3 Advantages of WebRTC Embedded in the OS

October 15, 2015

Here’s a thought. Why not get WebRTC to the operating system level and be done with it?

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Today, there are different ways to get WebRTC going:

  1. Use a browser…
  2. Compile the code and link it to your own app (PC or mobile)
  3. Wrap the browser within an app (PC)
  4. Use a webview (Android)

That last option? This is the closest one to an OS level integration of WebRTC. You assume it is there and available, and use it in your app somehow.

But what if we could miraculously get the WebRTC APIs (Javascript or whatever) from he operation system itself? No compilation needed. No Cordova plugins to muck around with. Just good ol’ “system calls”?

While I don’t really expect this to happen, here’s what we’d gain from having that:

1# Smaller app sizes

Not needing to get WebRTC on a device means your app takes up less space. With the average app size on the increase, this is always a good thing.

The OpenH264 codec implementation binary alone is around 300k, depending on the platform. Assume you need 3-4 more codecs (and that number will be growing every couple of years), the other media algorithms, all the network implementation, code to integrate with device drivers, WebRTC specific wrappers, … – lots and lots of size.

And less app size means more space for other app and less app data to send over the network when intsalling the app.

2# Less variability

While the first one is obvious, and somewhat nagging – so it takes a second more to install an app – who cares?

This point has a lot more of a reason for it.

If there’s a single implementation of WebRTC, maintained by the OS itself, there’s a lot less hassle of dealing with the variance.

When people port WebRTC on their own and use it – they make changes and tweaks. They convince themselves (with or without any real reason) that they must make that small fix in that piece of algorithm in WebRTC – after all, they know their use case best.

But now, it is there, so you make do with what you have. And that piece of code gets updated magically and improves with time – you need not upgrade it manually and re-integrate all the changes you’ve made to it.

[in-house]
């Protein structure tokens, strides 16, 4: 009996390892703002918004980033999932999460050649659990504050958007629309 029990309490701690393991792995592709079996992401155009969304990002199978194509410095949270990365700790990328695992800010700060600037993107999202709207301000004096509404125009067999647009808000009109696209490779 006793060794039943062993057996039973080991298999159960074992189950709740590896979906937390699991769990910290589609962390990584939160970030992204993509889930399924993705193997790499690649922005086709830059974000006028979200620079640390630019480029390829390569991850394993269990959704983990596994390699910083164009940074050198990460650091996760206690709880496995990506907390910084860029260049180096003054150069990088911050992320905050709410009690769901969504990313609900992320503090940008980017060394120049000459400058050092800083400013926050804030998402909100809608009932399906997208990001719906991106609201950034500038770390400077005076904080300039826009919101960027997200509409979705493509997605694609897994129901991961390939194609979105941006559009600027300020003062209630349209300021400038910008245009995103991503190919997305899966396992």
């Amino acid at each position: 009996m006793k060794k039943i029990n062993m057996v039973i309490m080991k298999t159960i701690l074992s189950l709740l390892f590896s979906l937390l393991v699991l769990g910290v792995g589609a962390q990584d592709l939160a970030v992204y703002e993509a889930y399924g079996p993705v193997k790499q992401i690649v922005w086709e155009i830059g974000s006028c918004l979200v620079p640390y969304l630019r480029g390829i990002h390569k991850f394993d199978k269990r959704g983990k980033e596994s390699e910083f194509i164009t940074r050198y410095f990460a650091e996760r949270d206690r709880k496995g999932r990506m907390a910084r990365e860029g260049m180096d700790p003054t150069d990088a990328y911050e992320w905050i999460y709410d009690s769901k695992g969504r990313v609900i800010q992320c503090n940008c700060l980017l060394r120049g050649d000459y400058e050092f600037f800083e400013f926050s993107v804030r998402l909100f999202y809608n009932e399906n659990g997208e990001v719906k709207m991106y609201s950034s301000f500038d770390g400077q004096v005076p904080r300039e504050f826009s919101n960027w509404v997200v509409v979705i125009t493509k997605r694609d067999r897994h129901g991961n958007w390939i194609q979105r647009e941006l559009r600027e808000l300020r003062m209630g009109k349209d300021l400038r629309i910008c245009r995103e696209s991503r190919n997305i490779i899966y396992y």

Less variability here is better.

3# Shorter TTM

Since you don’t need to muck around with the work of porting and integration – it takes less time to implement.

I’ve been working with many vendors on how to get WebRTC to work in their use case. Oftentimes, that requires that nasty app to get a WebRTC implementation into it. There’s no straightforward solution to it. Yes – it is getting easier with every passing day, but it is still work that needs to be done and taken into account.

Back to reality

This isn’t going to happen anytime soon.

Unless… it already has to some extent and in some operating systems.

Chrome is an OS – not only Chrome OS but Chrome itself. It has WebRTC built in – in newer Android versions as well, where you can open up webviews with it.

For the rest, it is unlikely to be the path this technology will be taking.

 

So, where exactly is WebRTC available? Check out my free WebRTC Device Cheat Sheet.

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  1. Less variability: that completely depends on if the OS gets updated and if it includes all the codecs. Browsers get updated & upgraded pretty fast these days. That is the reason it works (pretty well ?).

  2. Supposing there is an independent app that is for all practical purposes a WebRTC enabled browser, but used exclusively for WebRTC sessions, not general browsing. Then when another app wants to establish a WebRTC session, it passes the required information to that independent app via a Custom URL scheme and establishes a communication session.

    Agreed that the session is not part of the app that is initiating the communication session. But so what? If we could relax the condition of integration, then much can be accomplished just as when WebRTC is embedded in the OS. Yes?

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